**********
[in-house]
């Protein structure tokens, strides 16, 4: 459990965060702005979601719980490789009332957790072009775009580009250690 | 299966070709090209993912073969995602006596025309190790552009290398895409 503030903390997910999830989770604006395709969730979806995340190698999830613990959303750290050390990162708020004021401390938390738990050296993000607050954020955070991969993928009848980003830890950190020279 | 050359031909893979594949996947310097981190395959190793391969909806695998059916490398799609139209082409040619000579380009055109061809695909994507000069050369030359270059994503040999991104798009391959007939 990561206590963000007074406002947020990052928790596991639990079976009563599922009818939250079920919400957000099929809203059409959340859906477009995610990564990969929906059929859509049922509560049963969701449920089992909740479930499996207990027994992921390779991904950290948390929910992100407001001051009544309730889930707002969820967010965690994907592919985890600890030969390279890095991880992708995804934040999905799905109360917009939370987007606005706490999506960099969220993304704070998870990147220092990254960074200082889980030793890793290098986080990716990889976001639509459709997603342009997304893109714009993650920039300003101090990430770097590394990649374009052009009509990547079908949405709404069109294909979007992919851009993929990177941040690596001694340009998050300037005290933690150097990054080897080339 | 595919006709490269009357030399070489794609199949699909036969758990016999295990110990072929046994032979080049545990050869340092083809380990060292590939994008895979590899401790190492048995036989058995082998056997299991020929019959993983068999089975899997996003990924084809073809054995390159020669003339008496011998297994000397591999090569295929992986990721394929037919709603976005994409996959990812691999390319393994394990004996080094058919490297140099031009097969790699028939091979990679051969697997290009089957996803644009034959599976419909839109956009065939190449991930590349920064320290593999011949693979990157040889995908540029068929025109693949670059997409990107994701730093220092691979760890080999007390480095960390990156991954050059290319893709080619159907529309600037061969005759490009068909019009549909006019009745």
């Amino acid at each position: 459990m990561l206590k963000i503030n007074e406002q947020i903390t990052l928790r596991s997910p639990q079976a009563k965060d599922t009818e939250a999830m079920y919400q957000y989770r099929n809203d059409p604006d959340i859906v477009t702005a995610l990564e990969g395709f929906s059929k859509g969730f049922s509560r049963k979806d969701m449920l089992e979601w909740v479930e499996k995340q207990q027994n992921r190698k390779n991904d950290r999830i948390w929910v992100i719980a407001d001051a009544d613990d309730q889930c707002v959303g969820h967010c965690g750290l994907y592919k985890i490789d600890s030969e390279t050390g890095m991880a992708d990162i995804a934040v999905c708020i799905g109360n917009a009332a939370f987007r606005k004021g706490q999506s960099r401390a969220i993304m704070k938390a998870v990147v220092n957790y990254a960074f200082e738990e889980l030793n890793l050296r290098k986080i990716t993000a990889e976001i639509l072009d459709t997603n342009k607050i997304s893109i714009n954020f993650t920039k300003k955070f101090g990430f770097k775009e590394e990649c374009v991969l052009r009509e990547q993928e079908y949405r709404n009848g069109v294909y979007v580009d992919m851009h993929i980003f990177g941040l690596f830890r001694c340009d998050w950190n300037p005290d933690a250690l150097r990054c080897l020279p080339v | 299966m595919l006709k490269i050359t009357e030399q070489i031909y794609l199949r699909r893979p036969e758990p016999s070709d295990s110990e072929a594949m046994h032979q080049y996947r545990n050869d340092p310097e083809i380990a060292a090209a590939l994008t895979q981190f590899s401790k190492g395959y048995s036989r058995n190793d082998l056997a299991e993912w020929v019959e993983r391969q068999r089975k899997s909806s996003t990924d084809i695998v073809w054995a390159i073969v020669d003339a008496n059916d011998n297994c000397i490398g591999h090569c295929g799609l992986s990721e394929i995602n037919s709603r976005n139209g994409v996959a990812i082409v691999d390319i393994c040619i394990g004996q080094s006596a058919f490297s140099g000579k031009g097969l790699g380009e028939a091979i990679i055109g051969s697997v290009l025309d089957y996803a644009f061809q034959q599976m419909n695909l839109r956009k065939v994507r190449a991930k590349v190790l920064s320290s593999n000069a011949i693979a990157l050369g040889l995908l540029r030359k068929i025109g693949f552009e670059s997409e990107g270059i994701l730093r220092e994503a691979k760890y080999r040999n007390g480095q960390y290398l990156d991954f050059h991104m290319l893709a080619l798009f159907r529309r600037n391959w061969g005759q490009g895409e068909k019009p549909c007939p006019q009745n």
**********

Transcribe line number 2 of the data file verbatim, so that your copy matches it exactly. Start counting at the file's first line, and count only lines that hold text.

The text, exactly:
């Protein structure tokens, strides 16, 4: 459990965060702005979601719980490789009332957790072009775009580009250690 | 299966070709090209993912073969995602006596025309190790552009290398895409 503030903390997910999830989770604006395709969730979806995340190698999830613990959303750290050390990162708020004021401390938390738990050296993000607050954020955070991969993928009848980003830890950190020279 | 050359031909893979594949996947310097981190395959190793391969909806695998059916490398799609139209082409040619000579380009055109061809695909994507000069050369030359270059994503040999991104798009391959007939 990561206590963000007074406002947020990052928790596991639990079976009563599922009818939250079920919400957000099929809203059409959340859906477009995610990564990969929906059929859509049922509560049963969701449920089992909740479930499996207990027994992921390779991904950290948390929910992100407001001051009544309730889930707002969820967010965690994907592919985890600890030969390279890095991880992708995804934040999905799905109360917009939370987007606005706490999506960099969220993304704070998870990147220092990254960074200082889980030793890793290098986080990716990889976001639509459709997603342009997304893109714009993650920039300003101090990430770097590394990649374009052009009509990547079908949405709404069109294909979007992919851009993929990177941040690596001694340009998050300037005290933690150097990054080897080339 | 595919006709490269009357030399070489794609199949699909036969758990016999295990110990072929046994032979080049545990050869340092083809380990060292590939994008895979590899401790190492048995036989058995082998056997299991020929019959993983068999089975899997996003990924084809073809054995390159020669003339008496011998297994000397591999090569295929992986990721394929037919709603976005994409996959990812691999390319393994394990004996080094058919490297140099031009097969790699028939091979990679051969697997290009089957996803644009034959599976419909839109956009065939190449991930590349920064320290593999011949693979990157040889995908540029068929025109693949670059997409990107994701730093220092691979760890080999007390480095960390990156991954050059290319893709080619159907529309600037061969005759490009068909019009549909006019009745």